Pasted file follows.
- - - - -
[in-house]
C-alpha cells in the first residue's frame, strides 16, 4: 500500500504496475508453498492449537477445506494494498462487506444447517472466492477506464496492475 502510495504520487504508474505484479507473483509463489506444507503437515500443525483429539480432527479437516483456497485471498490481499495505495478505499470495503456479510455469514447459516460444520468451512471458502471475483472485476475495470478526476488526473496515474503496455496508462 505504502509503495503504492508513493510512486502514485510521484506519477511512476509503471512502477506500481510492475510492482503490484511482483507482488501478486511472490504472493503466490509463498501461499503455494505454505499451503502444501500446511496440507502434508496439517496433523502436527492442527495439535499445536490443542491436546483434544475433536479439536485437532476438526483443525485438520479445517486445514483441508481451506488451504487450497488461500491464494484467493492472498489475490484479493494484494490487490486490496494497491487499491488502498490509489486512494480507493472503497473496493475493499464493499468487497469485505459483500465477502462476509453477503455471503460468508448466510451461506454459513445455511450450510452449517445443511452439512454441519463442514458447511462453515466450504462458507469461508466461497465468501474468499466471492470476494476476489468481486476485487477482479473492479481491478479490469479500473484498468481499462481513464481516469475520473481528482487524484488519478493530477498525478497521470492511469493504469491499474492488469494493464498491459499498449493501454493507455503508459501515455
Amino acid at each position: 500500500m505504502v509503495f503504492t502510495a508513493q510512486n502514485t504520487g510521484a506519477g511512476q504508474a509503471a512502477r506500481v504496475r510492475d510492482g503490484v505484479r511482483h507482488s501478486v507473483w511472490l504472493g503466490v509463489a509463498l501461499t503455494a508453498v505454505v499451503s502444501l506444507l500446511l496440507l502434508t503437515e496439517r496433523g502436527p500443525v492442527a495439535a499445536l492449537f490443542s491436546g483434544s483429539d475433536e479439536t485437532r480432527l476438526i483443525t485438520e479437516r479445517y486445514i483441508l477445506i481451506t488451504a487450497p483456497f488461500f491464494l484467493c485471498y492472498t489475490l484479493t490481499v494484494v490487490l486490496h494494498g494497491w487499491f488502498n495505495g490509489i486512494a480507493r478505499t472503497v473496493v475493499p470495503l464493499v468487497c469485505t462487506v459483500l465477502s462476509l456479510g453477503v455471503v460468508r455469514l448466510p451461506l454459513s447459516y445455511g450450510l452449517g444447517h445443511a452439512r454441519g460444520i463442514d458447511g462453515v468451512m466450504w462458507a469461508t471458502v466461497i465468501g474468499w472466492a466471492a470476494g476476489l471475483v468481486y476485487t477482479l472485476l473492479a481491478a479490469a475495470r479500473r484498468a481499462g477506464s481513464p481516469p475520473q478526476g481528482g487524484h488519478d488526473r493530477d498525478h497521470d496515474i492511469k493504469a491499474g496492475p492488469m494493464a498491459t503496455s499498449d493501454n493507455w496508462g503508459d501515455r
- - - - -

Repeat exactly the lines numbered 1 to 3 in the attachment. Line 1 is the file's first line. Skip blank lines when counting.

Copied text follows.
[in-house]
C-alpha cells in the first residue's frame, strides 16, 4: 500500500504496475508453498492449537477445506494494498462487506444447517472466492477506464496492475 502510495504520487504508474505484479507473483509463489506444507503437515500443525483429539480432527479437516483456497485471498490481499495505495478505499470495503456479510455469514447459516460444520468451512471458502471475483472485476475495470478526476488526473496515474503496455496508462 505504502509503495503504492508513493510512486502514485510521484506519477511512476509503471512502477506500481510492475510492482503490484511482483507482488501478486511472490504472493503466490509463498501461499503455494505454505499451503502444501500446511496440507502434508496439517496433523502436527492442527495439535499445536490443542491436546483434544475433536479439536485437532476438526483443525485438520479445517486445514483441508481451506488451504487450497488461500491464494484467493492472498489475490484479493494484494490487490486490496494497491487499491488502498490509489486512494480507493472503497473496493475493499464493499468487497469485505459483500465477502462476509453477503455471503460468508448466510451461506454459513445455511450450510452449517445443511452439512454441519463442514458447511462453515466450504462458507469461508466461497465468501474468499466471492470476494476476489468481486476485487477482479473492479481491478479490469479500473484498468481499462481513464481516469475520473481528482487524484488519478493530477498525478497521470492511469493504469491499474492488469494493464498491459499498449493501454493507455503508459501515455
Amino acid at each position: 500500500m505504502v509503495f503504492t502510495a508513493q510512486n502514485t504520487g510521484a506519477g511512476q504508474a509503471a512502477r506500481v504496475r510492475d510492482g503490484v505484479r511482483h507482488s501478486v507473483w511472490l504472493g503466490v509463489a509463498l501461499t503455494a508453498v505454505v499451503s502444501l506444507l500446511l496440507l502434508t503437515e496439517r496433523g502436527p500443525v492442527a495439535a499445536l492449537f490443542s491436546g483434544s483429539d475433536e479439536t485437532r480432527l476438526i483443525t485438520e479437516r479445517y486445514i483441508l477445506i481451506t488451504a487450497p483456497f488461500f491464494l484467493c485471498y492472498t489475490l484479493t490481499v494484494v490487490l486490496h494494498g494497491w487499491f488502498n495505495g490509489i486512494a480507493r478505499t472503497v473496493v475493499p470495503l464493499v468487497c469485505t462487506v459483500l465477502s462476509l456479510g453477503v455471503v460468508r455469514l448466510p451461506l454459513s447459516y445455511g450450510l452449517g444447517h445443511a452439512r454441519g460444520i463442514d458447511g462453515v468451512m466450504w462458507a469461508t471458502v466461497i465468501g474468499w472466492a466471492a470476494g476476489l471475483v468481486y476485487t477482479l472485476l473492479a481491478a479490469a475495470r479500473r484498468a481499462g477506464s481513464p481516469p475520473q478526476g481528482g487524484h488519478d488526473r493530477d498525478h497521470d496515474i492511469k493504469a491499474g496492475p492488469m494493464a498491459t503496455s499498449d493501454n493507455w496508462g503508459d501515455r